Access to improved varieties and warrantage services helps malian farmers save for children’s schooling

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Farmer Timothée Goita has built a house in Yorosso town to facilitate accommodation for his daughter Safiatou, who studies there. Photo: N Diakite, ICRISAT

Double yields from improved varieties, access to storage facilities and timely credit through the warrantage system has kept sorghum farmers in Mali from selling their harvest at throwaway prices during a glut, helping them earn 50% more income. Farmers are now able to think beyond sustenance and for most of them who had been school dropouts, the education of their children is a priority. Impacts like these, coupled with case studies, were shared with a high-level USAID project delegation that visited Mali recently.

Following the success of the warrantage system approach a few years ago in the AGRAfunded microdosing project, the USAID-funded Africa RISING’s large-scale Diffusion of Technologies for Sorghum and Millet Systems (ARDT_SMS) project replicated it with great success. Out of the 34 Innovation Platforms that were initiated (29 in Sikasso and 5 in Mopti), three were introduced to the warrantage system by the project, benefiting hundreds of farmers like Timothée Goita and Seydou Dao.

Timothée, an active member of one of the innovation platforms in Sikasso, adopted a new high-yielding and drought-tolerant improved sorghum variety, Tiandougou coura, developed by Institut d’Economie Rurale (IER) in collaboration with ICRISAT. “During the drought years, I barely harvested 600 kg/ha of the local variety. The improved variety, which I got from the head of the agricultural sector of my region as part of the ARDT-SMS project, gave me a yield up to 1,500 kg/ha,” he says. After harvest, a microfinance arrangement through the warrantage system helped him to sell his produce at a good price and at a convenient time.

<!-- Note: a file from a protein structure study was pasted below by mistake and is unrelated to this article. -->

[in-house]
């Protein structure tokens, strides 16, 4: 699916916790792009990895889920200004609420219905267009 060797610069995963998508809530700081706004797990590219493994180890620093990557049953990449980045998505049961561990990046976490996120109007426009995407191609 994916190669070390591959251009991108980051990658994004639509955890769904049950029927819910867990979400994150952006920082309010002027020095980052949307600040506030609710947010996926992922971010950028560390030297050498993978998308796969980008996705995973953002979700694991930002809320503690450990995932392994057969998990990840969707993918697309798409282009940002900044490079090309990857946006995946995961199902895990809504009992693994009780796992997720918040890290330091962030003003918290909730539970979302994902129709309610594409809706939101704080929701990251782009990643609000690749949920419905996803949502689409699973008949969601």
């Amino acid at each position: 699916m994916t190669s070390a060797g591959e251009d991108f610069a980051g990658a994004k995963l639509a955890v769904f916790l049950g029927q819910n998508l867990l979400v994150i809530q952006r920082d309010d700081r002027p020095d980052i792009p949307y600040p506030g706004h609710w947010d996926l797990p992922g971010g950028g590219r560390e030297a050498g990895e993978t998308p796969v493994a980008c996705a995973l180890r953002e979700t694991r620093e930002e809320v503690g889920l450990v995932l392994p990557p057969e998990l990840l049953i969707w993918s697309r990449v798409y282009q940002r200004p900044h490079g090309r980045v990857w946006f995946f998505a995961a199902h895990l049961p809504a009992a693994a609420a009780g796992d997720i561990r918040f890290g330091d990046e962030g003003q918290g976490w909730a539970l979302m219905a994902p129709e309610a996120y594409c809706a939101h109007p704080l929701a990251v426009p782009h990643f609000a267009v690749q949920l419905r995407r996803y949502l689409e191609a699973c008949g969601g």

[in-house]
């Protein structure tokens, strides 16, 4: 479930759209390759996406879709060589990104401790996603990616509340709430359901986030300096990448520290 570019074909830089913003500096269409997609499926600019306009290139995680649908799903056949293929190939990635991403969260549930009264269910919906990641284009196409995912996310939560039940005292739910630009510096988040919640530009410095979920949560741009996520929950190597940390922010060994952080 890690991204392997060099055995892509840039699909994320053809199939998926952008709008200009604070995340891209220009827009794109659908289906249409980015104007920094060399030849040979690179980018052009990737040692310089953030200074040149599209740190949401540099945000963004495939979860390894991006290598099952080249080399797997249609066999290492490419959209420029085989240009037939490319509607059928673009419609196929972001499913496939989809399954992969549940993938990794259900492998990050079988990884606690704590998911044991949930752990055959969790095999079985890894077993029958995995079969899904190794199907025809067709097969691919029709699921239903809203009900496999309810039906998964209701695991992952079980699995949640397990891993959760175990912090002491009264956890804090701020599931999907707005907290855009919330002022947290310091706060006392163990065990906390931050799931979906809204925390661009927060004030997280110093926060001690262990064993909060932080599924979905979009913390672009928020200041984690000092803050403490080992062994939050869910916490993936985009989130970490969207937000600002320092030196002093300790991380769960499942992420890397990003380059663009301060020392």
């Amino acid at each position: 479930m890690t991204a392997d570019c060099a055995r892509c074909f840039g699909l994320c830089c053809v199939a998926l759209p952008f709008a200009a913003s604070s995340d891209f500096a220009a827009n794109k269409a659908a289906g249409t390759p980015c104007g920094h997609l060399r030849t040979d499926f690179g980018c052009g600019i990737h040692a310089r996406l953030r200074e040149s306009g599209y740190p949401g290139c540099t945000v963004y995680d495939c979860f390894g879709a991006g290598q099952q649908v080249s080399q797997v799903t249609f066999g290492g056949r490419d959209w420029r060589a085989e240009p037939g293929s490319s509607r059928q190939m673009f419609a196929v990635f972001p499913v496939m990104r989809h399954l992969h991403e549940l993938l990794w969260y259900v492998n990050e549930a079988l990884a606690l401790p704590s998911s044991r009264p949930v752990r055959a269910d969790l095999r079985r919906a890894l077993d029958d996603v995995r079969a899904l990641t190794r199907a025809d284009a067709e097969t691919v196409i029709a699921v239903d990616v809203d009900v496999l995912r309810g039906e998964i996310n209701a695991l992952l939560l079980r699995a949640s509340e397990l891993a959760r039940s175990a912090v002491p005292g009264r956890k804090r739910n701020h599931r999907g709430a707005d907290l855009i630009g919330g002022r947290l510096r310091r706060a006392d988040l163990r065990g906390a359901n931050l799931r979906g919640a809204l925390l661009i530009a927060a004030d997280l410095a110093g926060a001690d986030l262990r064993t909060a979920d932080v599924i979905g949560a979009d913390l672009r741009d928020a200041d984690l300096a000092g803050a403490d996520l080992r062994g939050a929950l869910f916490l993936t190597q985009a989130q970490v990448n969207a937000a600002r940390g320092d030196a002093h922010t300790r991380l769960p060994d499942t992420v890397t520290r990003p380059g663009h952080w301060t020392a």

Recalling how it was earlier, before the project interventions, Timothée says, “I had to either work as a laborer in neighboring fields or migrate to the city. Even then, I was able to meet only half of my family’s annual food needs. Now I produce enough food to feed my family for the whole year. I can afford more than three meals daily for my children. My family eats millet- and sorghum-based foods alternating with maize, cowpea and other products to bring in more diversity in our daily diet. I sell part of my surplus to buy different foods and I can pay for the school fees of my children on time,” says Timothée.

In Sikasso, Mali, the annual cost of primary education in a village public school is often the equivalent of the cost of 300 kg of cereals and FCFA 15,000 (US$ 25) for renting a house, prohibitively expensive for most farming households. Sometimes, a household can support a few of their children’s school fees while asking the others to quit. Farmer Seydou Dao, who had to quit school, does not want his children to face a similar situation. “In 2019, I paid my children’s school fees (about FCFA 80,000 (US$ 133.3)) from the sale of Jakumbe (CSM63E) improved sorghum variety from IER-ICRISAT collaboration,” says Seydou. Many farmers in the community have similar success stories to share.

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